Microsoft started using an open development style with the Windows Azure SDK last year. It’s worked and worked well, so now they’re expanding the style to include some of the popular frameworks like ASP.NET.
At first Microsoft made the source code for ASP.NET MVC available under an open-source license. Now, the company has open-sourced another hearty chunk of its ASP.NET technology to the delight of some open-source players.
While the source for ASP.NET MVC has had source available since its inception, and converted to the MS-PL license in April of 2009, the developers didn’t take contributions from the community. While Microsoft was open source it was not “open source with takebacks.” Now ASP.NET MVC, Web API, Web Pages take contributions from the community.
Microsoft is open sourcing more of its ASP.NET programming-framework technologies and it allows developers outside of Microsoft to submit patches and code contributions for potential inclusion in these products. ASP.NET MVC 4, ASP.NET Web API and ASP.NET Web Pages v2 also known as Razor now all open source with contributions under the Apache 2.0 license. You can find the source on CodePlex.
Over the last four years at Microsoft developers have worked closely with the community to get feedback and voices heard by the developers. The goal of open-sourcing these technologies is to increase the feedback loop on the products even more and allow to deliver even better products. For instance, when having found a bug you can send a unit test of fix. If coverage seems not to be sufficient a developer can send a test unit. If community developers come up with a feature, they can get involved more deeply and help write it.
Like every large open source project, every check-in (open source or otherwise) are evaluated against the existing standards used by the developers. Even better, community managers get to see Microsoft developers’ checkins to the product out in the open.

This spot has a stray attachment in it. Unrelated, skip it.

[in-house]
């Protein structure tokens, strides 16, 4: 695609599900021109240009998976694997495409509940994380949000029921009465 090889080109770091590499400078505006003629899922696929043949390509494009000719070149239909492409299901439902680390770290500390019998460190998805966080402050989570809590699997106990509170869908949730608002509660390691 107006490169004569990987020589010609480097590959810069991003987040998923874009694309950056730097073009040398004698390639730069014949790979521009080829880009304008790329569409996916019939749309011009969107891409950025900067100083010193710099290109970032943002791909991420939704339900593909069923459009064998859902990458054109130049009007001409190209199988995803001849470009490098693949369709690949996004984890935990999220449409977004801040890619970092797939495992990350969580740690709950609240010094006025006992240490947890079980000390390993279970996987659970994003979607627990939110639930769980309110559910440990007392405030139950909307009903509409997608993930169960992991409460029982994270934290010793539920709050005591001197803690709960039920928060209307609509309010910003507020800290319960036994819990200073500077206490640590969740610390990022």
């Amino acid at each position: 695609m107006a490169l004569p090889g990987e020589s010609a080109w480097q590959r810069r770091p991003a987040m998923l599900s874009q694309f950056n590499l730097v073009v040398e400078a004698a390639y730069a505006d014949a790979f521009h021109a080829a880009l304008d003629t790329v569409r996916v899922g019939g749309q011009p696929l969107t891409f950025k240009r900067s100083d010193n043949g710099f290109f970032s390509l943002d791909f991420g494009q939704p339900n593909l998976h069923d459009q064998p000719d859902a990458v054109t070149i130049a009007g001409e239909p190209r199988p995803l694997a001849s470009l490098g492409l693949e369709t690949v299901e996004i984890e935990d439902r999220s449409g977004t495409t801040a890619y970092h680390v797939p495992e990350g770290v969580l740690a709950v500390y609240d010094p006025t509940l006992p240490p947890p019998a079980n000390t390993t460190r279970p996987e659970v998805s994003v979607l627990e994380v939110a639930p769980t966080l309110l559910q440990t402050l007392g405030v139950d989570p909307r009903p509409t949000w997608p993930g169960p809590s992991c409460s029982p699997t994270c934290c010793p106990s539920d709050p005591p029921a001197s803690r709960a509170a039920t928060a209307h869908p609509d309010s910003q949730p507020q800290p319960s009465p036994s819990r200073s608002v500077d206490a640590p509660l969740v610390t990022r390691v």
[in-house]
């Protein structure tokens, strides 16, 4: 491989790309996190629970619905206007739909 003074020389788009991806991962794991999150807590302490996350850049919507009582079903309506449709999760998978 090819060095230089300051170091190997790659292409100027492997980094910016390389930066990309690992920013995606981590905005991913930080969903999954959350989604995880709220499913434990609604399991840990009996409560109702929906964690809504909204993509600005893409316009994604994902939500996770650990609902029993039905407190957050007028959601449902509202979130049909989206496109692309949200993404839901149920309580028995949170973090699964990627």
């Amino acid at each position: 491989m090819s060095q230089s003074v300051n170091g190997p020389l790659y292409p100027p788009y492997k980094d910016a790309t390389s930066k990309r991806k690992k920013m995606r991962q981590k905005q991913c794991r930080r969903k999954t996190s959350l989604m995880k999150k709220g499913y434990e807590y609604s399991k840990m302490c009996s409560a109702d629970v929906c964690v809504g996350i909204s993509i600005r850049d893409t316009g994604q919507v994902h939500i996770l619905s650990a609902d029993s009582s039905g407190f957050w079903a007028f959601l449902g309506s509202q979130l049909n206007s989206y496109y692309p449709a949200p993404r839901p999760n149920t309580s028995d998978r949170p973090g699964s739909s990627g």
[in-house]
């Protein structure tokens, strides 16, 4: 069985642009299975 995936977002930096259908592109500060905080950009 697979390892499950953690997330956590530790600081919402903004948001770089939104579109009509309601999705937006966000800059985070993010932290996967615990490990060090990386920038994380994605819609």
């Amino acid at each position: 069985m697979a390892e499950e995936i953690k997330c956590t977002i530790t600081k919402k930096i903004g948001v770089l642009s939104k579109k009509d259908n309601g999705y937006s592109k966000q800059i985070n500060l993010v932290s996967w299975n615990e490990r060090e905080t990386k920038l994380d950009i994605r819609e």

Still it’s really important to remember that ASP.NET MVC, Razor, and Web API are fully supported Microsoft products and will still be staffed by the same developers that are building them today. The products will be backed by the same Microsoft support policy and will continue to ship with Visual Studio. Also, to be clear, Microsoft is maintaining the same level of development resources as always and actually, there are more Microsoft developers working on ASP.NET today than ever before.
Quite often the question about ASP.NET Web Forms arises, as it is not open sourced. The thing is the components that are being open sourced at this time are all components that are shipped independently of the core .NET framework, which means no OS components take dependencies on them. Web Forms is a part of System.Web.dll which parts of the Windows Server platform take a dependency on. Because of this dependency this code can’t easily be replaced with newer versions expect when updates to the .NET framework or the OS ships.
So Microsoft has reached the final stage in embracing open source—not only by opening up the code, but also by taking contributions. Do you think moving to an open development model, will make Microsoft products stronger?